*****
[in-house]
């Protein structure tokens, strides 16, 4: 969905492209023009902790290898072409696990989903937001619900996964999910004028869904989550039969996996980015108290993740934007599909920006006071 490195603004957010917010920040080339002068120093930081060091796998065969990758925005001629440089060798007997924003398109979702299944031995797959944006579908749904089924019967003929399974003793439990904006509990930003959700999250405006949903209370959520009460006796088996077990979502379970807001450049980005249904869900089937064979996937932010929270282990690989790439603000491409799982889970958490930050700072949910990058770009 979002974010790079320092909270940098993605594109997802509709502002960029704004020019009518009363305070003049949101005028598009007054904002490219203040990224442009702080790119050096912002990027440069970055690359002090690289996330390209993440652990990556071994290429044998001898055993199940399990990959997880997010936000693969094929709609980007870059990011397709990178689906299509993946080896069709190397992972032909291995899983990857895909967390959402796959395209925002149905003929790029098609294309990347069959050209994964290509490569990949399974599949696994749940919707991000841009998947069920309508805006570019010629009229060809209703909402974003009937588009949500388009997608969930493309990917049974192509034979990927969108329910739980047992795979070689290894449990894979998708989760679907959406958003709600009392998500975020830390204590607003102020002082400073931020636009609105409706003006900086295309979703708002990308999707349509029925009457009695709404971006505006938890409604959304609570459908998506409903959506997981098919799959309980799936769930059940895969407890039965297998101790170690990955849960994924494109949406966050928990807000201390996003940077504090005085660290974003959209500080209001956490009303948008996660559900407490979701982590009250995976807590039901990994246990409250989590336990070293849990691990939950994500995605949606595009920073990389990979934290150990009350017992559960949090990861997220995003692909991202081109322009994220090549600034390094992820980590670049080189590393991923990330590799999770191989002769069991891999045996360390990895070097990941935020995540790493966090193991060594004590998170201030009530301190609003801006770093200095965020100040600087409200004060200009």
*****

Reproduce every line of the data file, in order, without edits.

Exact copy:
[in-house]
């Protein structure tokens, strides 16, 4: 969905492209023009902790290898072409696990989903937001619900996964999910004028869904989550039969996996980015108290993740934007599909920006006071 490195603004957010917010920040080339002068120093930081060091796998065969990758925005001629440089060798007997924003398109979702299944031995797959944006579908749904089924019967003929399974003793439990904006509990930003959700999250405006949903209370959520009460006796088996077990979502379970807001450049980005249904869900089937064979996937932010929270282990690989790439603000491409799982889970958490930050700072949910990058770009 979002974010790079320092909270940098993605594109997802509709502002960029704004020019009518009363305070003049949101005028598009007054904002490219203040990224442009702080790119050096912002990027440069970055690359002090690289996330390209993440652990990556071994290429044998001898055993199940399990990959997880997010936000693969094929709609980007870059990011397709990178689906299509993946080896069709190397992972032909291995899983990857895909967390959402796959395209925002149905003929790029098609294309990347069959050209994964290509490569990949399974599949696994749940919707991000841009998947069920309508805006570019010629009229060809209703909402974003009937588009949500388009997608969930493309990917049974192509034979990927969108329910739980047992795979070689290894449990894979998708989760679907959406958003709600009392998500975020830390204590607003102020002082400073931020636009609105409706003006900086295309979703708002990308999707349509029925009457009695709404971006505006938890409604959304609570459908998506409903959506997981098919799959309980799936769930059940895969407890039965297998101790170690990955849960994924494109949406966050928990807000201390996003940077504090005085660290974003959209500080209001956490009303948008996660559900407490979701982590009250995976807590039901990994246990409250989590336990070293849990691990939950994500995605949606595009920073990389990979934290150990009350017992559960949090990861997220995003692909991202081109322009994220090549600034390094992820980590670049080189590393991923990330590799999770191989002769069991891999045996360390990895070097990941935020995540790493966090193991060594004590998170201030009530301190609003801006770093200095965020100040600087409200004060200009």